Black Lives in the Soviet Union and Post-Soviet Russia

A Conversation with Yelena Khanga

Moderator: Peter Rollberg, Associate Dean for Faculty Affairs and Research Initiatives and Professor of Slavic Languages, Film Studies and International Affairs, GW

Yelena Khanga is a Russian journalist, talk show host, and author of Soul to Soul: A Black Russian Jewish Woman’s Search for Her Roots. Born in Moscow, she is the daughter of Abdulla Khanga, who was the onetime vice president of Zanzibar, and Lily Golden, an African-Russian woman who was a historian and educator. Ms. Khanga’s American grandparents left the United States and immigrated to the Soviet Union in 1931 to escape the oppression of racism.

African-Americans in the Soviet Union and the Legacy of African-Russians Today

Chair: Marlene Laruelle, Director, Institute for European, Russian, and Eurasian Studies and Research Professor of International Affairs, GW

Joy G. Carew was the Resident Linguist and Professor of Pan-African Studies at the University of Louisville for 20 years, as well as the former Associate Director of the International Center. She is the author of Blacks, Reds and Russians: Sojourners in Search of the Soviet Promise. Her most recent publications are posthumous works with her late husband, the writer and Pan-Africanist, Jan Carew. They are an edited collection of poetry by Jan Carew, Return to Streets of Eternity and the co-written, Episodes in My Life: the Autobiography of Jan Carew.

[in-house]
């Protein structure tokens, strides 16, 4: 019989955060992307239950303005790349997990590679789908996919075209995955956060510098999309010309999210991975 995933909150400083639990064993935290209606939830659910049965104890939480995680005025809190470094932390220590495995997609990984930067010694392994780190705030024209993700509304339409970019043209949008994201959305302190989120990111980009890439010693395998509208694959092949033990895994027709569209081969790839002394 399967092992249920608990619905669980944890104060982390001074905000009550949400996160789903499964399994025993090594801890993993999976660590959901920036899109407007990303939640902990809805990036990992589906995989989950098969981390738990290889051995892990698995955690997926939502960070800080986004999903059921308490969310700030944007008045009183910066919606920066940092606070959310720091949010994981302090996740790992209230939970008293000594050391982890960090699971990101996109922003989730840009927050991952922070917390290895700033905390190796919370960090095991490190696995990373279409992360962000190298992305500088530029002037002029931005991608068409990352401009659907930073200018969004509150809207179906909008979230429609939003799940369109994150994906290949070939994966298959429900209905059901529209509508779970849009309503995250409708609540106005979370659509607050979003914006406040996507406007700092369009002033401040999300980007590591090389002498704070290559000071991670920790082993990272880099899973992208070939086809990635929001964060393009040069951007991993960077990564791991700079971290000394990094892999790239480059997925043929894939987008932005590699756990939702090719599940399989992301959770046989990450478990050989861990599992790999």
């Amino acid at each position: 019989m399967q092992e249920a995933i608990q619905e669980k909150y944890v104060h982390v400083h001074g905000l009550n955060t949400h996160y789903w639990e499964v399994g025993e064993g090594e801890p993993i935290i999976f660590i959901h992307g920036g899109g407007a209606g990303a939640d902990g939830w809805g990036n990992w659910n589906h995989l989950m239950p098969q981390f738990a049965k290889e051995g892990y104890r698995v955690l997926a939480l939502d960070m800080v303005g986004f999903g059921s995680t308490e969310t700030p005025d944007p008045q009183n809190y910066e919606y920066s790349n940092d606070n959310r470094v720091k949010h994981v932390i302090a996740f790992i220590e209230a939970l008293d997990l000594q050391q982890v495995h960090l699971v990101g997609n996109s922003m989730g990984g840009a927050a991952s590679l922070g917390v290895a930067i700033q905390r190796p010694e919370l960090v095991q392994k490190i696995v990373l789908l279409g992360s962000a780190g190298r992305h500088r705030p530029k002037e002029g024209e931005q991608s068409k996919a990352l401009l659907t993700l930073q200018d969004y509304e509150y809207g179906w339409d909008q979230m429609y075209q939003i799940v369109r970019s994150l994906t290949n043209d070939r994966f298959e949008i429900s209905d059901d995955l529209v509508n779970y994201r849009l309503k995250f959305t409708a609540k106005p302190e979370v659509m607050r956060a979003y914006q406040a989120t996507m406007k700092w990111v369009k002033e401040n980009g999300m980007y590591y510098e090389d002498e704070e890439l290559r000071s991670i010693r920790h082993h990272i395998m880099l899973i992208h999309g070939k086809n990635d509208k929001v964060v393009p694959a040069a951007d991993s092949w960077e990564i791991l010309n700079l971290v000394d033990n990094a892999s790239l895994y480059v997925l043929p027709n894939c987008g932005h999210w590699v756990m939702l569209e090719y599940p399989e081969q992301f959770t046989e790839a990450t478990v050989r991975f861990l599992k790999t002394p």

Minkah Makalani is Associate Professor in the Department of African and African Diaspora Studies at the University of Texas at Austin. His work and teaching focus on intellectual history, black political thought, radical social movements, Caribbean independence, Black Power, race and racial identity, and hip-hop. He is author of In the Cause of Freedom: Radical Black Internationalism from Harlem to London, 1917-1939.

Meredith Roman is Associate Professor of History at SUNY Brockport. She is author of Opposing Jim Crow: African Americans and the Soviet Indictment of U.S. Racism, 1928-1937, which examines the history of studying and exploiting American race relations among officials in Moscow. Her work on Soviet anti-racism and the African American struggle for human rights has appeared in numerous edited collections and academic journals.

Erik McDuffie is an Associate Professor in the Department of African American Studies at the University of Illinois at Urbana-Champaign (UIUC). His research and teaching interests include the African diaspora, the Midwest, black feminism, black queer theory, black radicalism, urban history, and black masculinity. He is the author of Sojourning for Freedom: Black Women, American Communism, and the Making of Black Left Feminism.

Sean Guillory is the Digital Scholarship Curator and host of the SRB podcast, a weekly podcast on Eurasian politics, history and culture at the Center for Russian, East European, and Eurasian Studies at the University of Pittsburgh.